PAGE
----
A Tale of Two Barbecue Restaurants
By Rick Browne, PH.B.
BUBBA’S BBQ JOINT—The front door is unpainted, broken, hanging on one hinge, and has
Band-Aids covering rips in the screen, or maybe it doesn’t even have a door. “Y’all welcome to
Bubba’s,” someone yells out from behind a smoky curtain. The place is packed, noisy, and you
can barely see the counter for the crowd. The parking lot is full of pickup trucks, Harleys, old
VW buses, a Pinto, and a couple of electric cars the size of shoeboxes.
LE BARBEQUE RESTAURANT—After parking your own car, you wiggle through neatly parked
Bentleys, Rolls Royces, BMWs, and two Ferrari Testarosas. Seems the valet looked at your Dodge
Dart and refused to even get in it. The front door is carved from rare woods, has a polished brass
handle, and has a uniformed doorman standing by to open it for you. “A bienvenue to
Le Barbeque Magnifique,” he purrs. You enter and sit on an Italian leather couch beneath a framed,
BUBBA’S BBQ JOINT—You’re greeted by a 5-foot-2-inch-tall man who’s as wide as he is tall, wearing the remaining frayed wisps of a stained tank top, a torn, three year old paper fry cook’s hat, rubber thongs, and a dirty apron over pants that haven’t been washed in 6 months. It’s hard to understand what he’s saying because he is chomping on a two-inch-long remnant of a bad cigar and chewing a wad of tobacco the size of a golf-ball. He frequently uses a stained Styrofoam spit cup between words.
LE BARBEQUE RESTAURANT—The doorman introduces you to the maitre’d, Pierre LaSnoot, who’s dressed up like Fred Astaire-including the top hat, cane and spats-and who asks if you have reservations as he disdainfully discerns your net worth at a glance. You should have worn the Guccis, the Ralph Lauren pullover, or at least the DKNY slacks. When his monacled eye finds your name on the list, he reluctantly calls over a waiter dressed like an officer in Napoleon’s army. “Actually, monsieur, we do have a special table set aside tonight; we’re able to seat your party in the privacy of the Renaissance Room.”
BUBBA’S BBQ JOINT—You’re seated at a Formica-topped table that must have been stolen off the Sanford & Son set-one metal leg broken but held up by an upended tomato juice can, cobwebs dangling from the underside of one chair, a sticky substance on one corner of the table attracting a marching band of ants, another corner chewed away with obvious teeth marks. As you sit down you slip on a puddle of either blood or bbq sauce (your brother reaches over, tastes it, and gleefully announces “It’s sauce, man!”). Two long-dead flowers and some sort of green thing droop out of a cracked beer bottle. None of the chairs could have cost more than $1.99 and none match. Not just at your table, but in the entire room. Early Salvation Army Store describes the décor.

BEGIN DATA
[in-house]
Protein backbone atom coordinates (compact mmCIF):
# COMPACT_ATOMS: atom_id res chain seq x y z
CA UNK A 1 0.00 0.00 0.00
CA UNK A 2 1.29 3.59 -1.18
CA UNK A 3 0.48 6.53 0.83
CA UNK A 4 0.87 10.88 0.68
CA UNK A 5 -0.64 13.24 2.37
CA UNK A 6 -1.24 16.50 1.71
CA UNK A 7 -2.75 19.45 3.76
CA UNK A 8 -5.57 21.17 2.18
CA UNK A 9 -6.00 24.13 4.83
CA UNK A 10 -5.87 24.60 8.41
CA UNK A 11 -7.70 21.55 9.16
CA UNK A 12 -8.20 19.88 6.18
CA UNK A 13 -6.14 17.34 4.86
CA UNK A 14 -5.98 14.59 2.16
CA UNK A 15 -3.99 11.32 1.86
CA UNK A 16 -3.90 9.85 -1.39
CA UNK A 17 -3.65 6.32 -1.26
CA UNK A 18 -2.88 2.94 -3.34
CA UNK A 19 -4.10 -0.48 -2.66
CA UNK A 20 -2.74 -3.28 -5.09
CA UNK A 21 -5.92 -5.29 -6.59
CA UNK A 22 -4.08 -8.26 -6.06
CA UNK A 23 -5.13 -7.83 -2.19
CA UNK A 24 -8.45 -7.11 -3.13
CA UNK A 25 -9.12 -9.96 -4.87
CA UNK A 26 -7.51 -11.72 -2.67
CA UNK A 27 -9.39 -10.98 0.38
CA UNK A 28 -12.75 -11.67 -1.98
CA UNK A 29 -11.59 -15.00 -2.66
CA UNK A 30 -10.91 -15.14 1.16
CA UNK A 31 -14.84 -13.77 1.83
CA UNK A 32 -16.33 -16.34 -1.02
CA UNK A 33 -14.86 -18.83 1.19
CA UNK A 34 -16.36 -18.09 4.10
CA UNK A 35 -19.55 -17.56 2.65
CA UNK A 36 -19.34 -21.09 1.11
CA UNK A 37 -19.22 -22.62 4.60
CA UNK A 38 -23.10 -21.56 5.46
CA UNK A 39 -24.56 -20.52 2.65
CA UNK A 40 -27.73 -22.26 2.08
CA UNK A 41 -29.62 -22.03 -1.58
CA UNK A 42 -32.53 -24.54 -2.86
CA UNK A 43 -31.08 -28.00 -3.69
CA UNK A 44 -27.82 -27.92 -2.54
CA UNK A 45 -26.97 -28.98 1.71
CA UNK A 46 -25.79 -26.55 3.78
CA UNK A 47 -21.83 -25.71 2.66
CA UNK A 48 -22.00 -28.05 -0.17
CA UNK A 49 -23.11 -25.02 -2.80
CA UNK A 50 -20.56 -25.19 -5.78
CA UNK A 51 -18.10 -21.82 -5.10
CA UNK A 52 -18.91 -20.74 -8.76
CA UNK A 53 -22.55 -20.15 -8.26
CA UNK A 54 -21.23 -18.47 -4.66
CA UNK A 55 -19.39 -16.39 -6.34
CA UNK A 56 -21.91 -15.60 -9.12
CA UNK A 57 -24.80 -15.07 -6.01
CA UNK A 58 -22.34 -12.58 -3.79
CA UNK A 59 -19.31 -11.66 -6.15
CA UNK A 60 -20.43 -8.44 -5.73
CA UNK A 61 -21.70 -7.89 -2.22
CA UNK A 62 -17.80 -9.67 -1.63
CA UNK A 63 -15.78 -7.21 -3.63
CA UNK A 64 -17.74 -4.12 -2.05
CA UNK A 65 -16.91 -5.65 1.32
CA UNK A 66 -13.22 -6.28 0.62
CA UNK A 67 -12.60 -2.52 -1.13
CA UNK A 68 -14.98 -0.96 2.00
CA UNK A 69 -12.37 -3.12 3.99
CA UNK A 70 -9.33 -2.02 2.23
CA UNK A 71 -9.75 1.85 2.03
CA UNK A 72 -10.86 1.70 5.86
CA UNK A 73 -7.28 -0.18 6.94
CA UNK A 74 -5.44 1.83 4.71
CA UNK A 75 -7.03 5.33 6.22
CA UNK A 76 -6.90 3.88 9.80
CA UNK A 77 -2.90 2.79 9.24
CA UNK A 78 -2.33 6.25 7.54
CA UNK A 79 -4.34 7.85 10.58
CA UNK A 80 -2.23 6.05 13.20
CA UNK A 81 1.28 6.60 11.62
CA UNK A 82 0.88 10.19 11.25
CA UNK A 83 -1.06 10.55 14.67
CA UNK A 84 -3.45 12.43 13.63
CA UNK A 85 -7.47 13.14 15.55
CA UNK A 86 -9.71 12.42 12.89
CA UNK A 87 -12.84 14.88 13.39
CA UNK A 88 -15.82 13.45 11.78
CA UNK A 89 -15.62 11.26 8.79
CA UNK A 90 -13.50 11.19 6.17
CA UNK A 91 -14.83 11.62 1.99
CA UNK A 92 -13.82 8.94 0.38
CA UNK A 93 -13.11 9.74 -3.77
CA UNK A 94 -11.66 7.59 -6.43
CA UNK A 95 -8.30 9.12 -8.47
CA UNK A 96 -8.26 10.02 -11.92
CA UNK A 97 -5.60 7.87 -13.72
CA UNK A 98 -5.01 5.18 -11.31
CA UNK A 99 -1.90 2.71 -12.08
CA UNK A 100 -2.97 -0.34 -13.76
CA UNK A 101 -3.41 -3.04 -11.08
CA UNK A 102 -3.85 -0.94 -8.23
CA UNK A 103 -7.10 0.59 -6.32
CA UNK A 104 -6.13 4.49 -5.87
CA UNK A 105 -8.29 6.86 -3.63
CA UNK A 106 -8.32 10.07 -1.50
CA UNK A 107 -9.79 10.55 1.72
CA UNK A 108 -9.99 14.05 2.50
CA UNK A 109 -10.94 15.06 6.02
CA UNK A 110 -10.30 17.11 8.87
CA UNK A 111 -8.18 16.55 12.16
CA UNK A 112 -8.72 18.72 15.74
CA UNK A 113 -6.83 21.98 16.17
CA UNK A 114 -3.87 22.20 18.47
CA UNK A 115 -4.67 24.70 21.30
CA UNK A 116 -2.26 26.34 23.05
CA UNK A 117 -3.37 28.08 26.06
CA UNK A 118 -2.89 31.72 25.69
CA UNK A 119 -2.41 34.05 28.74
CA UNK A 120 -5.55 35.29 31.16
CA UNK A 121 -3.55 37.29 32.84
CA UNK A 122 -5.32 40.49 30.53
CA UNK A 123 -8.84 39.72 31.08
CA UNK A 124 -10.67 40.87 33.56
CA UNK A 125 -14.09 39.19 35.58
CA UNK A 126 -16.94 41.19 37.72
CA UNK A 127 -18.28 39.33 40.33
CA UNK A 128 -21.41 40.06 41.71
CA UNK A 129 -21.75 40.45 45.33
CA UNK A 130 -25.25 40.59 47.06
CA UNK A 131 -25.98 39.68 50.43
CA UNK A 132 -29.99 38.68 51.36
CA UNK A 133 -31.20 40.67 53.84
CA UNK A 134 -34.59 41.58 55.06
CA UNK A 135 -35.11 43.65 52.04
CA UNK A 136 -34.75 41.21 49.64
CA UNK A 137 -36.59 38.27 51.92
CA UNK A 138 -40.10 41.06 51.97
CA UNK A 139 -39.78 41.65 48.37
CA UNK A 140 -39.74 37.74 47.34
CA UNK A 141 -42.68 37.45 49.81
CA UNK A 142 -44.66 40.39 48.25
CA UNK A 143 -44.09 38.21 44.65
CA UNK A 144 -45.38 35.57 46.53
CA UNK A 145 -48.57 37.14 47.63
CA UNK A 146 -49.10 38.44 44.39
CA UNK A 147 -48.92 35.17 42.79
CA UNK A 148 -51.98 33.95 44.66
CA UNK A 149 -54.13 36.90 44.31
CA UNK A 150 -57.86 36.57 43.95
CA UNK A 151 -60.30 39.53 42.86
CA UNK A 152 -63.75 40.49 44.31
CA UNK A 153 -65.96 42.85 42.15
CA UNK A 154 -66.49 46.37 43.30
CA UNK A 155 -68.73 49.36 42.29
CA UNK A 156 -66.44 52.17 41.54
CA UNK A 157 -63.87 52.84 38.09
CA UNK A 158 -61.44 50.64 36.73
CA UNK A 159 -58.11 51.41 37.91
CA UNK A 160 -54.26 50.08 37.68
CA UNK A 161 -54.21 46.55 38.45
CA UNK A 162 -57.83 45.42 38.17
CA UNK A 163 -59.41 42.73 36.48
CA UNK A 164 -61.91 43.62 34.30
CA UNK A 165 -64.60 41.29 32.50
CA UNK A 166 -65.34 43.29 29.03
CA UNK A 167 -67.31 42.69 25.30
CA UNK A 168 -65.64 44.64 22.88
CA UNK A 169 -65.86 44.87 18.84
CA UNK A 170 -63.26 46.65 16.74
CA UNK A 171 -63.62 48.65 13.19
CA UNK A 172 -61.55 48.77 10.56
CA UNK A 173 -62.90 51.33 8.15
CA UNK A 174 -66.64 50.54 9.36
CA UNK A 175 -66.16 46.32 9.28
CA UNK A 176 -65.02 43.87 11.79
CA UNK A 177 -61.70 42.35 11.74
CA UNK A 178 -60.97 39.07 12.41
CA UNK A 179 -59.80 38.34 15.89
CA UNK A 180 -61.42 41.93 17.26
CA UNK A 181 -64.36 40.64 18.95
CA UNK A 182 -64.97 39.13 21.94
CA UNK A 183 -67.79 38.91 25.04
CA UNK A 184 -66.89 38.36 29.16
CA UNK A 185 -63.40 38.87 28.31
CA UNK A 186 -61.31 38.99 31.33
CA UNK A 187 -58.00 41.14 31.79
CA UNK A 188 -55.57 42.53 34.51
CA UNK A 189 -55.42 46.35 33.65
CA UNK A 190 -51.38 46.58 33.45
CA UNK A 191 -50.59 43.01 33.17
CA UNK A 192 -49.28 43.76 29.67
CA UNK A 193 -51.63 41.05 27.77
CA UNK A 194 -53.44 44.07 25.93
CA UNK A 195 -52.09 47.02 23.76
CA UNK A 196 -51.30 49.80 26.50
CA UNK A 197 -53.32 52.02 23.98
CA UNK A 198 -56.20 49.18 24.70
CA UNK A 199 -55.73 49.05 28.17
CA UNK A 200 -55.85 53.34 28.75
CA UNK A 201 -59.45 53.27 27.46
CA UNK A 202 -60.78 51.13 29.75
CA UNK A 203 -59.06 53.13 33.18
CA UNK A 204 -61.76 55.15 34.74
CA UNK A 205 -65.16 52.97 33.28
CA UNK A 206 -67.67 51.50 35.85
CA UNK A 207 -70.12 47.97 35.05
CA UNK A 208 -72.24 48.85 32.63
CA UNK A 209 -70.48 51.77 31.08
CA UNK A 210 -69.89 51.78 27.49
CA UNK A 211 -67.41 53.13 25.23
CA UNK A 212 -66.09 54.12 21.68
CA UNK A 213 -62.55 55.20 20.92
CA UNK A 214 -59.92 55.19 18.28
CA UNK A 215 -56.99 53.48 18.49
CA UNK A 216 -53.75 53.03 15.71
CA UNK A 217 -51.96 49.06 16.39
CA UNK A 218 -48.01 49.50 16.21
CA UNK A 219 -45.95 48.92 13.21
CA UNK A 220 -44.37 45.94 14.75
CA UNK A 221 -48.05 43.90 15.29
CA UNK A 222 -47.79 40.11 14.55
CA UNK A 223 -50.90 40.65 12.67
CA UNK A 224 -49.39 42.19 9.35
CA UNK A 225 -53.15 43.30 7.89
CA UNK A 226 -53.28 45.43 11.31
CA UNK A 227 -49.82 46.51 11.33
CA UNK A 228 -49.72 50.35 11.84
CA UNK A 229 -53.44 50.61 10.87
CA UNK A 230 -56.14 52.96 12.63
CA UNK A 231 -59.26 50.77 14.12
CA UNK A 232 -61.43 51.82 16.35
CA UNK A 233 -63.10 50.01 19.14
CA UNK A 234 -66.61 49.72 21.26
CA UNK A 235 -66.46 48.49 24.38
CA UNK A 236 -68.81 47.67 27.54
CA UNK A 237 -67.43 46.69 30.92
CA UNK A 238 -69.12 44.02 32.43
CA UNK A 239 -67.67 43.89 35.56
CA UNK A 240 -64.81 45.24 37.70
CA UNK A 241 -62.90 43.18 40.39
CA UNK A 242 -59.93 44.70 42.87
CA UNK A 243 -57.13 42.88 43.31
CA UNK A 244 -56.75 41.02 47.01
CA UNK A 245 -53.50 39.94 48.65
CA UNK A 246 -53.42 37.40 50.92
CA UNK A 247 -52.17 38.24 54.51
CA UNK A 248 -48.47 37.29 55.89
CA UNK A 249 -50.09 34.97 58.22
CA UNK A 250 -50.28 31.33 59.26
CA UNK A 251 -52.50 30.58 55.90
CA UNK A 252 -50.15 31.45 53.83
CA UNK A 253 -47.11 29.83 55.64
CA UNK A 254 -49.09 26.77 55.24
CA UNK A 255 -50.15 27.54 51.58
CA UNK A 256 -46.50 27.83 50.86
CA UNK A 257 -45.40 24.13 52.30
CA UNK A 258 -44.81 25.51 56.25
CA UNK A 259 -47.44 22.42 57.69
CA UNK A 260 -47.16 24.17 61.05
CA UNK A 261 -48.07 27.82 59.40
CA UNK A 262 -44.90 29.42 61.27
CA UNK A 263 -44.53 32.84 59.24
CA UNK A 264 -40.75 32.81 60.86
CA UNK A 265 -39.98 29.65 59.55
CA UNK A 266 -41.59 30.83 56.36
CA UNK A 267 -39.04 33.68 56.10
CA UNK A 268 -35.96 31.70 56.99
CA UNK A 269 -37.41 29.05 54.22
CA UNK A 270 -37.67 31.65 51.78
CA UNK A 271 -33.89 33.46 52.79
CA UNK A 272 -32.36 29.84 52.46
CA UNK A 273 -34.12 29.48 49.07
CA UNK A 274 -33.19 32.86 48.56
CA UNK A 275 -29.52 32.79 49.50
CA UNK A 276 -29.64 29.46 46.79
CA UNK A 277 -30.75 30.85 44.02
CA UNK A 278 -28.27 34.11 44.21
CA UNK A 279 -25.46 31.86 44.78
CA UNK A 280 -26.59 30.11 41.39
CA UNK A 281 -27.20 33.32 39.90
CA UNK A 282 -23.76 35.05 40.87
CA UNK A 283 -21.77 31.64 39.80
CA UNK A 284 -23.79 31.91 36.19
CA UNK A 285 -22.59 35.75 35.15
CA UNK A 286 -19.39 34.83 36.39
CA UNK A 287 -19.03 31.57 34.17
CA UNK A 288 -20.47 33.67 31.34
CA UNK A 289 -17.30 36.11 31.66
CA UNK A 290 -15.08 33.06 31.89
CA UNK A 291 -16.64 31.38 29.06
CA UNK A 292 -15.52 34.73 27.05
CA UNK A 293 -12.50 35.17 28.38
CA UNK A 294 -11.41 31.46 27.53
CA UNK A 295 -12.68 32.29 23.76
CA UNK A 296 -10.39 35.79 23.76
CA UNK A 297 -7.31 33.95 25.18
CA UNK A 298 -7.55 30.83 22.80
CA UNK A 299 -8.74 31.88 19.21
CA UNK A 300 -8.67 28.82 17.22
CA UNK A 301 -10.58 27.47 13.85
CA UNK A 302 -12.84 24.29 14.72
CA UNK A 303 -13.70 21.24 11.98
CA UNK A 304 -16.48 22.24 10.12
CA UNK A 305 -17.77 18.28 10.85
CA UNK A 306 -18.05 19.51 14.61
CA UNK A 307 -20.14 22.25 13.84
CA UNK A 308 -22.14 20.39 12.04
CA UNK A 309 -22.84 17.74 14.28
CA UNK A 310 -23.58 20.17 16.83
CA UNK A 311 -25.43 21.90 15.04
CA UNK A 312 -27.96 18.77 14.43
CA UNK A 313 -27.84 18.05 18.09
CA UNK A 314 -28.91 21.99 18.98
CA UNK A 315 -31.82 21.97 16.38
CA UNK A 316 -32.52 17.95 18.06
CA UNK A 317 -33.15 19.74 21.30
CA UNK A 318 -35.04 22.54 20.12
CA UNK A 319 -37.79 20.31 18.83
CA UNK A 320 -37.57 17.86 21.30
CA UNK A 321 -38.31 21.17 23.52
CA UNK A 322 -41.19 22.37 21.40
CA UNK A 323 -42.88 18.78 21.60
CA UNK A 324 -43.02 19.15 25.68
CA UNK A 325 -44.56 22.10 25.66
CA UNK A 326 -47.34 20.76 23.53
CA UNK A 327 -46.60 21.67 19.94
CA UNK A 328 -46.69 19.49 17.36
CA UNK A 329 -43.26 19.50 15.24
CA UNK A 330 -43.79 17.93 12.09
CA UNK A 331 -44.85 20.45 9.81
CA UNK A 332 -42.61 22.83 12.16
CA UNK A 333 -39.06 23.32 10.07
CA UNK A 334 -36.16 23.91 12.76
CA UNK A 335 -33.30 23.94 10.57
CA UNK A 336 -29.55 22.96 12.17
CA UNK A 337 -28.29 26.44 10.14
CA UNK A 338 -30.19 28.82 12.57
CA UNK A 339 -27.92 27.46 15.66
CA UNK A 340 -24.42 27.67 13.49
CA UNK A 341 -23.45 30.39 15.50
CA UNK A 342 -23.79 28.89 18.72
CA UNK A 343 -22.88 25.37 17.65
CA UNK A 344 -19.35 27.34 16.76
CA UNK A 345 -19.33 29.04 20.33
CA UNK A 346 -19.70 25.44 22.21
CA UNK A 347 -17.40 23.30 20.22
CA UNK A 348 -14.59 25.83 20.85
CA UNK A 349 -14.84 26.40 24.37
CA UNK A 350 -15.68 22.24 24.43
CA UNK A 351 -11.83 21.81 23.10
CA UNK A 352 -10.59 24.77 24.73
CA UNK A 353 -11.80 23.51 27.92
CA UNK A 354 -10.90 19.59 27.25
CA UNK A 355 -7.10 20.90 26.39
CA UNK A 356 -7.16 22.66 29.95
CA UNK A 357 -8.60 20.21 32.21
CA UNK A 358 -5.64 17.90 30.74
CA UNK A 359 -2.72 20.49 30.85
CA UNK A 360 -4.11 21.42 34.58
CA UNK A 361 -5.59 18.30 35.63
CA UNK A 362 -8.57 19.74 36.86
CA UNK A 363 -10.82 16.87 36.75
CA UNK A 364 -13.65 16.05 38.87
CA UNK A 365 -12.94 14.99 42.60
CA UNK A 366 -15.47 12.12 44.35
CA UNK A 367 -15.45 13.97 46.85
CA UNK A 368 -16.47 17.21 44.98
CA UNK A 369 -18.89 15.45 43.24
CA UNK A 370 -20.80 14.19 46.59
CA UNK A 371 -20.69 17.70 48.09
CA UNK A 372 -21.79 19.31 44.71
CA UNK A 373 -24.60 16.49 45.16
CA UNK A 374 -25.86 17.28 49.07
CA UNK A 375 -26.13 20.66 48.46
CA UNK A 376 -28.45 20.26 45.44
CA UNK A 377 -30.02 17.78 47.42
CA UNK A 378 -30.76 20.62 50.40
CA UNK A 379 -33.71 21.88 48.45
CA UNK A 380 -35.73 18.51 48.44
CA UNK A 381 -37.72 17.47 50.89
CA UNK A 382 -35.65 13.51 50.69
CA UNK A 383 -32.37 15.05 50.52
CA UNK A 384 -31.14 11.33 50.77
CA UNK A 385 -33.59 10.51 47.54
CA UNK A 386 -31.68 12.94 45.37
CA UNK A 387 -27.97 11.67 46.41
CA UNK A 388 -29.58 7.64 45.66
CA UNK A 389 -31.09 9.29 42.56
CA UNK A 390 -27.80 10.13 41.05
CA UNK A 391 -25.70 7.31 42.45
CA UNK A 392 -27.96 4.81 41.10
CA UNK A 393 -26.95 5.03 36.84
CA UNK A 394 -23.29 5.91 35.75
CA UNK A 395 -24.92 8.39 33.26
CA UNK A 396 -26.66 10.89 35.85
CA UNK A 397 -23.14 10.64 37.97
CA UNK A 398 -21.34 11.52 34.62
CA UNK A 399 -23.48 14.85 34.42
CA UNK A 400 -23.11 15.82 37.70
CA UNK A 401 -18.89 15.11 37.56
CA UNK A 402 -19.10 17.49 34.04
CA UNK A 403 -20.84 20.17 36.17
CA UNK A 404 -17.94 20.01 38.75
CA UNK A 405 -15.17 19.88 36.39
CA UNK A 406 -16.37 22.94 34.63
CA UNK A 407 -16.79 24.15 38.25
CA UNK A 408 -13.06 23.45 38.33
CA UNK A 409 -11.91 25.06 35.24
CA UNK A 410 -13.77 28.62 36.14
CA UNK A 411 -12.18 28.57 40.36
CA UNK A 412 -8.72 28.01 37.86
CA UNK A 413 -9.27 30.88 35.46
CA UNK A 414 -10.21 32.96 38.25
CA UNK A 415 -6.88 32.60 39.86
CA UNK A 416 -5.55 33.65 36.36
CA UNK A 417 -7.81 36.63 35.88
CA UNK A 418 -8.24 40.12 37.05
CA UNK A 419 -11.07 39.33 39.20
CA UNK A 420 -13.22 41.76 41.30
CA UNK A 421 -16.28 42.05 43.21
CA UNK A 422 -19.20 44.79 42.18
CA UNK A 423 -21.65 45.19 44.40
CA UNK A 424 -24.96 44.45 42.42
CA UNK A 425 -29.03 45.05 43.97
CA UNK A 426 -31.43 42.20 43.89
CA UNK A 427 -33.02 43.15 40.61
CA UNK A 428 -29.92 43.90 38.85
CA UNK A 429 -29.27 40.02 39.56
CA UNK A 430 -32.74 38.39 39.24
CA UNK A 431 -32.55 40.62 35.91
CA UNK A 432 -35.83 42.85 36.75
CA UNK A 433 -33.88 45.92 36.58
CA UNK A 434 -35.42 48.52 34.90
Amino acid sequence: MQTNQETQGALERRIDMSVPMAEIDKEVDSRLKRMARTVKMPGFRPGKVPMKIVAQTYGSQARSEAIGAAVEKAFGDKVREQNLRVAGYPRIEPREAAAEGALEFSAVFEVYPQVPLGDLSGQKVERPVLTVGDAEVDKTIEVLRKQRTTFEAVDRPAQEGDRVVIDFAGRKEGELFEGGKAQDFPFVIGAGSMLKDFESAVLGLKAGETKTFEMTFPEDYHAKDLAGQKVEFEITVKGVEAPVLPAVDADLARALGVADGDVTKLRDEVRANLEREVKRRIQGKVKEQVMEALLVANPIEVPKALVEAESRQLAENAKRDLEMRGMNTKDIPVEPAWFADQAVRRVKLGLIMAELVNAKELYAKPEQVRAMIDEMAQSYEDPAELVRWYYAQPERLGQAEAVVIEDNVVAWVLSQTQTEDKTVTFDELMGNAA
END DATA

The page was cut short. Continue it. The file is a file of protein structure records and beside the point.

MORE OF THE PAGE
LE BARBEQUE RESTAURANT—You’re guided down a carpeted foyer into a dining room that looks like Liberace (or Prince) decorated it, and are seated at a table covered with white linen, Baccarat crystal, and a bouquet of perfect salmon pink and white roses. The tablecloth is a finer weave that your bedroom sheets. The chandelier could have been used in the Palace of Versailles, the sterling silver probably came from Buckingham Palace, and the chairs are better than you have in your living room. In fact, they’re probably better than those at Buckingham Palace. You drop a fork and can’t find it in the two-inch-thick, antique Persian pile.
BUBBA’S BBQ JOINT—After noting the quaint ambiance of neon beer signs, 1950’s tool shop calendars adorned with half-naked “models,” multicolored strands of ceiling-mounted fly paper (many of which are moving due to the heavy population of still-living flies trapped on them), and a rotating floor-mounted fan that alternatively emits a teeth-gnashing whine or a sound not unlike metal pieces being shoved through a meat grinder. The busboy hands your wife a well-used fly swatter, “just in case.”
LE BARBEQUE RESTAURANT—The tuxedoed, five-piece orchestral group begins a selection of Strauss waltzes as you are being seated. The collection of classical and contemporary paintings, on loan from the Metropolitan Museum of Art, has been featured in Architectural Digest, and is perfectly accented by the French lace curtains and Viennese velvet draperies. Your waiter (you discover it’s actually your waiter’s “first assistant”) glides by and welcomes you as he hands your lady a perfect, imported red rose from Paris as he whispers “Bon Appetite.”